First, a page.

MixedThe New York Review of BooksEwing discounts the \'quantitative reality\' put forth by [Mayor Rahm] Emanuel and other reformers. She instead endorses community critics who pointed to \'another reality\' to explain why their schools were closed: racism. But she isn’t shy about invoking her own quantitative statistics in the case against school closings: for example, she notes that test scores plummeted in schools after districts announced plans to close them, and that students’ scores didn’t rise when they relocated afterward. Ewing is deeply attuned to differences across races in Chicago, but she’s much less concerned with differences within them, and she doesn’t seriously examine diverse perceptions about schools within the black community ... She also tends to take her subjects’ observations about racism at face value. Everyone who perceives racism is assumed to be a victim of it, no matter what other forces are in play. And everyone charged with racism is viewed as a perpetrator of it ... So, if another scholar were to show that students’ test scores rose after their schools closed, would Ewing temper her claim about the racism of the policy? I doubt it. Despite her insistence that racism isn’t a question of belief, her argument that the school closings were racist ultimately rests on the beliefs of African-Americans on the South Side of Chicago. The people she interviews think that the school closings were racist, and we should listen closely to them. But we condescend to them when we place their beliefs beyond critique, as if the victims of Chicago’s wrongful educational history can never be wrong themselves.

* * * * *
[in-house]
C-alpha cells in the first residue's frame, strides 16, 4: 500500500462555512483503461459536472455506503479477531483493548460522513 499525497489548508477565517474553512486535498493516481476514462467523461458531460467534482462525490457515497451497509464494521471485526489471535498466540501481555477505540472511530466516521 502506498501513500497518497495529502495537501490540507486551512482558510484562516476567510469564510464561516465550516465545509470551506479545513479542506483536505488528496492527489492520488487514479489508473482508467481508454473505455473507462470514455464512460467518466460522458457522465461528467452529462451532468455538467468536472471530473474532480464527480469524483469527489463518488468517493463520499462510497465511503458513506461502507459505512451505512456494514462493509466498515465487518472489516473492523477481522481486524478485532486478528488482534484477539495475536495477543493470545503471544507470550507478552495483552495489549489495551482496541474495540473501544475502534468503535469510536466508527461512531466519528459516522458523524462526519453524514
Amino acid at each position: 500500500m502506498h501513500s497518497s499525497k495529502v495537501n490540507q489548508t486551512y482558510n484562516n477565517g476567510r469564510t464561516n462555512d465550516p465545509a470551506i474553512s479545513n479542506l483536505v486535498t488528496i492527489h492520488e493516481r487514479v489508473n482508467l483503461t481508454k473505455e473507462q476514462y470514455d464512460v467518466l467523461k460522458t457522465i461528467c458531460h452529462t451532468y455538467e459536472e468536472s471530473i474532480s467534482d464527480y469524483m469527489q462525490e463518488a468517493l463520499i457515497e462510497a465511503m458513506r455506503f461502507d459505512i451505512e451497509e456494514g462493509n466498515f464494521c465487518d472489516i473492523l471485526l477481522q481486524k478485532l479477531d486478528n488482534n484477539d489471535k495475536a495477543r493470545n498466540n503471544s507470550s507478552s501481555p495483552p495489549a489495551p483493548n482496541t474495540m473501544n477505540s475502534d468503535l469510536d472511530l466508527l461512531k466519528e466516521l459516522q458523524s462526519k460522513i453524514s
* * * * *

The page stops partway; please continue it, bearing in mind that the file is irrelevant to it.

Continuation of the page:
MixedThe New York Review of BooksThe involvement of the courts is recounted in vivid detail by Justin Driver, who sets out to rescue them from the purgatory to which critics across the political spectrum have consigned them ... Driver aims to breathe new life into the old lawyer-driven narrative. Courts and attorneys might not be as crucial as earlier generations imagined in their paeans to Thurgood Marshall and Charles Houston. But if you look at the long record of judicial intervention on matters of education, you see that the courts still matter for young Americans. Unfortunately, Driver is on firmer ground for that claim when he looks at issues other than race ... what has the Court done to further the cause of racial justice and equality? ... as James Baldwin famously observed, de facto meant that segregation happened but nobody did it.